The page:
I missed Clinton Kableer’s talk, but Bob has a really good recap here (because I made him take notes for me). All of this comes down to learning a new skill and understanding how SEO really works. AND making sure, you stay on top of the changes. There are so many tools that we can use to compile data, it’s mind-blowing and overwhelming. It goes back to can anyone really self-publish? This all happened before lunch.

Elle Lothorien, the author of The Frog Prince then gave her perspective of Reviews. Again, Bob did an excellent recap. I also suggest finding her posts on Digital Book World blog. She makes some very interesting points, especially in this changing environment.

From there, I have to say the conference took a slight detour and began focusing the old ways of doing things. Erika Napoletano, Head Redhead/Nerd gave a talk that was geared more toward the unpublished author, or newly traditionally published author. She made some valid points, like have a website, an on-line presence. However, the title was Creating an Evil Empire to Market and Sell titles. Frankly, it was a boilerplate of what to do if you are traditionally published.

Corey Hartford, SEO Manage of F+W brought us back on track to what most of us came here for and discussed tools we can use to help increase our discoverability. Things like how important Titles of posts are and how they relate to your keywords. How long they should be. How you should title images properly and use captions. Comparing keywords side by side in Google looking for search changes and trends.

This brings us to Metadata and Len Viohos, executive director of Book Industry Study. We all know how important metadata and categories are for our books. However, he focused on the way NY Publishing does using something called Onix. This is the way metadata is pushed from publisher to store and publishers aren’t necessarily doing it right. Why? Because metadata has to be constantly changed and updated, and this system of pushing data doesn’t work as quickly as it should. There is also this problem of old metadata being repushed to bookstores. I can’t tell you how many times I’ve had to contact Kobo to let them know that they have books listened from Random House that one, they don’t have the rights to and two, aren’t even available! To me this goes back to discoverability being a skill set. Its not so much about building a community, but using under the radar tools that increase your chances of your book being seen by your potential readers.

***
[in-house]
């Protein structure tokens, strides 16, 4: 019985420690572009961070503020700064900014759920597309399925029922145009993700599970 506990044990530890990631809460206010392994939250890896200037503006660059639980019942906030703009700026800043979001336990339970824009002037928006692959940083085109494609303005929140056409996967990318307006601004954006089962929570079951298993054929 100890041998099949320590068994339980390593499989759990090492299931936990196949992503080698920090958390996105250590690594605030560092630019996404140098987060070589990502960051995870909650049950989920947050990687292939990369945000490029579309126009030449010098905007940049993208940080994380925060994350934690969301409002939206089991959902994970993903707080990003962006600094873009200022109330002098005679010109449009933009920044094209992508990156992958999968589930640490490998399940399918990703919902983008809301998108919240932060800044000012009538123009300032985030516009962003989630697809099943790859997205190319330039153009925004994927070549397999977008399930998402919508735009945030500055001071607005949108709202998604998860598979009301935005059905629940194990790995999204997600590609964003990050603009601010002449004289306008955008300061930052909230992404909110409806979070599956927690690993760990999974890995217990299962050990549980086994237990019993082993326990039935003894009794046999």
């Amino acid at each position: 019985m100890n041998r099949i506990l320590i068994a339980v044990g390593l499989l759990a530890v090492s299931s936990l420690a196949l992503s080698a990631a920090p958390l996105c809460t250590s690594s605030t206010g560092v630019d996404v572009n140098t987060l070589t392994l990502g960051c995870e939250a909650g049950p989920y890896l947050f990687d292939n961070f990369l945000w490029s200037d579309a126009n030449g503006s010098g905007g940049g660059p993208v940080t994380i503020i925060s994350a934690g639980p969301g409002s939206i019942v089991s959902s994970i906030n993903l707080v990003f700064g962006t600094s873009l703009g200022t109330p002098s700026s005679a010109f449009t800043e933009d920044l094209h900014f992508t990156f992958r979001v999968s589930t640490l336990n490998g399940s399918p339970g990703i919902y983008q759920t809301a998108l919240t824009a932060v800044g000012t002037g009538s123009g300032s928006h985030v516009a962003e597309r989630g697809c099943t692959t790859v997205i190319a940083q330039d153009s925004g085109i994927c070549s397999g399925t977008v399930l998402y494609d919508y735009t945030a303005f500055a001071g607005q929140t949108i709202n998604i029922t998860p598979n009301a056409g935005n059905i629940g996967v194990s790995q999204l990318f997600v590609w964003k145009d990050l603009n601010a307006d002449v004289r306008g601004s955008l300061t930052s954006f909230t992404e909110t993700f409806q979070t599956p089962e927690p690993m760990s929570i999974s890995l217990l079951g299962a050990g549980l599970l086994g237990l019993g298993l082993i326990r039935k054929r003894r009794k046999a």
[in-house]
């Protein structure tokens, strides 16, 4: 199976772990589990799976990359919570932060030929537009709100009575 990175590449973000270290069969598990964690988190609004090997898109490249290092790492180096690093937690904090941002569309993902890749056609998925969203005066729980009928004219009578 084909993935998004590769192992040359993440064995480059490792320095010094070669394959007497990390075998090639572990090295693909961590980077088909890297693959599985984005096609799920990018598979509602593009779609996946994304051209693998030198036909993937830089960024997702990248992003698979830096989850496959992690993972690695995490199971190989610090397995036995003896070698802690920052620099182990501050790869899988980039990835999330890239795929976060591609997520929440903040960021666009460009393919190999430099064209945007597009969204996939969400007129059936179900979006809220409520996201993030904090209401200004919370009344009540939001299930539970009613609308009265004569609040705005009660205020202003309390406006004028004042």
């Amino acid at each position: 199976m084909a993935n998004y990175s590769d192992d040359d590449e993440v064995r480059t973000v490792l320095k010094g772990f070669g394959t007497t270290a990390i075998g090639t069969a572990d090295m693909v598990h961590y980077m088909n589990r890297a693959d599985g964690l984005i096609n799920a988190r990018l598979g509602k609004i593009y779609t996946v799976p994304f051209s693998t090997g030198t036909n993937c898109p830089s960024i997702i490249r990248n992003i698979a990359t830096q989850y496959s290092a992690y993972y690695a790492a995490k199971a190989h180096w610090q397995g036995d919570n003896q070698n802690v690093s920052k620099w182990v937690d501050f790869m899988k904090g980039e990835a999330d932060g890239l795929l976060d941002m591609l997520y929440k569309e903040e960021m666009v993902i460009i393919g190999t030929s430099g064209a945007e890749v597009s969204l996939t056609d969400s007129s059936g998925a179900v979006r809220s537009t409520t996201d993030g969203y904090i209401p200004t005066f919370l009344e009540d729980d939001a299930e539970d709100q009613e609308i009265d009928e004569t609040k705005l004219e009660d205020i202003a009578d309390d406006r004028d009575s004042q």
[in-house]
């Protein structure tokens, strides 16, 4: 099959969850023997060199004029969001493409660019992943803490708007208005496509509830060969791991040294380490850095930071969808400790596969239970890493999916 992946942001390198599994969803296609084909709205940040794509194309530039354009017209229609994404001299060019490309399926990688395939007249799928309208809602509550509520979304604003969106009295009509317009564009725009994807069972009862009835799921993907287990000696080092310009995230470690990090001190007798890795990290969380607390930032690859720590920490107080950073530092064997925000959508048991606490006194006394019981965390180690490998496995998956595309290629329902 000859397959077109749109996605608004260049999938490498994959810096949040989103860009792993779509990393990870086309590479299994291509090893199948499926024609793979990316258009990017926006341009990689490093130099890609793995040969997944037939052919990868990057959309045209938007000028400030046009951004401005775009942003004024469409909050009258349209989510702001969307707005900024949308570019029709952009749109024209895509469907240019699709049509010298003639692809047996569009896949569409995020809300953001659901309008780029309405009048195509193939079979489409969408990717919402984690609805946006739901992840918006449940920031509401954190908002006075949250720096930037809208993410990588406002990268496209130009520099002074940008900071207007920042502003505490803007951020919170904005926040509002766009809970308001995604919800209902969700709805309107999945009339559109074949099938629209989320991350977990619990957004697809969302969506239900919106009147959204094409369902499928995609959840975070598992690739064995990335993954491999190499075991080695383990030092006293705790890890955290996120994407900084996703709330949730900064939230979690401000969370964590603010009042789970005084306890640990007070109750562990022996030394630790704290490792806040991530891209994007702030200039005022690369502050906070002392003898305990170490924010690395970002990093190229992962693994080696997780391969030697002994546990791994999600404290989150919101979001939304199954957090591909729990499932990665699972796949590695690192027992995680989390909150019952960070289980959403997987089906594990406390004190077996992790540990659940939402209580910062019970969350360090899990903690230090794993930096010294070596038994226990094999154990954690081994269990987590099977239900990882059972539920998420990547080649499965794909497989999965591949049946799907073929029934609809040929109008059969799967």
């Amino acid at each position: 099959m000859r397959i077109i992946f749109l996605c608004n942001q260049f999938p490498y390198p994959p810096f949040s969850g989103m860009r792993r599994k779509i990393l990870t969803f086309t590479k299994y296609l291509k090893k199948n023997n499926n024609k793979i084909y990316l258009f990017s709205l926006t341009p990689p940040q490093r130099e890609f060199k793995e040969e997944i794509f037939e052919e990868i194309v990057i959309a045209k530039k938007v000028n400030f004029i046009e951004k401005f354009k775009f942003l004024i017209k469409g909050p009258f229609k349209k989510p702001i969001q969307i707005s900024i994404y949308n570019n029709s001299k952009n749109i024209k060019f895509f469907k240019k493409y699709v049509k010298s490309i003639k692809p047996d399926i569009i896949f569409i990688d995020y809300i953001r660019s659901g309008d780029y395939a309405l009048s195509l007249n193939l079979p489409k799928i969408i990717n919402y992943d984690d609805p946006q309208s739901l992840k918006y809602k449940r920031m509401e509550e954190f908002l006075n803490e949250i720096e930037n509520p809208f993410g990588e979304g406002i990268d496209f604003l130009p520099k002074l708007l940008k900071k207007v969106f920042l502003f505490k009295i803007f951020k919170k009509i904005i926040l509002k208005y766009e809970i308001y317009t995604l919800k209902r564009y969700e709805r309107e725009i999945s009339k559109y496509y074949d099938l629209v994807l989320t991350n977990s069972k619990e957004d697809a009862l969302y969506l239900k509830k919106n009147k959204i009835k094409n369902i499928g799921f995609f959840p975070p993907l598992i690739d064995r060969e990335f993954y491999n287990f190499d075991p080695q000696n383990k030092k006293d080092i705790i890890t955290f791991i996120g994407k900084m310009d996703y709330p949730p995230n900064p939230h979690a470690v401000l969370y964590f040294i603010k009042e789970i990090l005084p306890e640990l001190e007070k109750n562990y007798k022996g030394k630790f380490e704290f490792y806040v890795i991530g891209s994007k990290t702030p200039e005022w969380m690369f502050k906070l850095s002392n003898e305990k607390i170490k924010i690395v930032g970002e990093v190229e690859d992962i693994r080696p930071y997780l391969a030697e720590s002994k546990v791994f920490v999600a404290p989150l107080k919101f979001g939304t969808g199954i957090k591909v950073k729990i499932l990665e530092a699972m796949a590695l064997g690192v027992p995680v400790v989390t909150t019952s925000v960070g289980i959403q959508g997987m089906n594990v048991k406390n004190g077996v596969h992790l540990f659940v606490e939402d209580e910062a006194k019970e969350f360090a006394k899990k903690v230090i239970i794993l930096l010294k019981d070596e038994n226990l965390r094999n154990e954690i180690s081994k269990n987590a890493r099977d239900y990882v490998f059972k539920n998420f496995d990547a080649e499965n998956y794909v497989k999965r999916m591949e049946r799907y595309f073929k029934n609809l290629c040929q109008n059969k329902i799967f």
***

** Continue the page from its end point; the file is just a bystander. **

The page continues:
Looking forward to tomorrow.

About Jen Talty

Publishing Consultant, Author of Romantic Suspense and Co-Creator of Cool Gus Publishing with NY Times Best-Selling Author Bob Mayer.

Posted on September 24, 2012, in Write It forward and tagged , , , , , , . Bookmark the permalink. 7 Comments.

  1. Thanks, Jenn, and Bob, for passing on the info. So much to learn and keep on top of. Thank you for helping us do just that.

  2. whyidontgetgirls

    Thanks so much Jen and Bob for enlightening those of us who can’t be atthe conference – like us writers from Down Under! Hugely appreciated and am sharing with other Aussie authors!

  3. Thanks for the recap Jen. We took away most of the same from the presentations. A lot of it did seem geared toward the big publishers, but still very well worth the trip.

  4. This is so interesting. Wish I could have been there! I find it interesting that Agents are picking up on this stuff and re-tooling themselves to help Authors with discoverability. Or if not Agents then someone! There are tons of us that could use help with this traditionally published, self published and hybrids like me!

  5. A lot to digest. About metadata – what do you think about filling out all the info about your books in Shelfari? Do you think that might help when it comes to discoverability?

  6. Looking forward to tomorrow, are these new ‘sacred words’ for Cool Gus Publishing? I was wondering, are you planning on doing any more articles on Primal Branding? I only ever saw three that specifically addressed different aspects of this, and I have held out hope for more…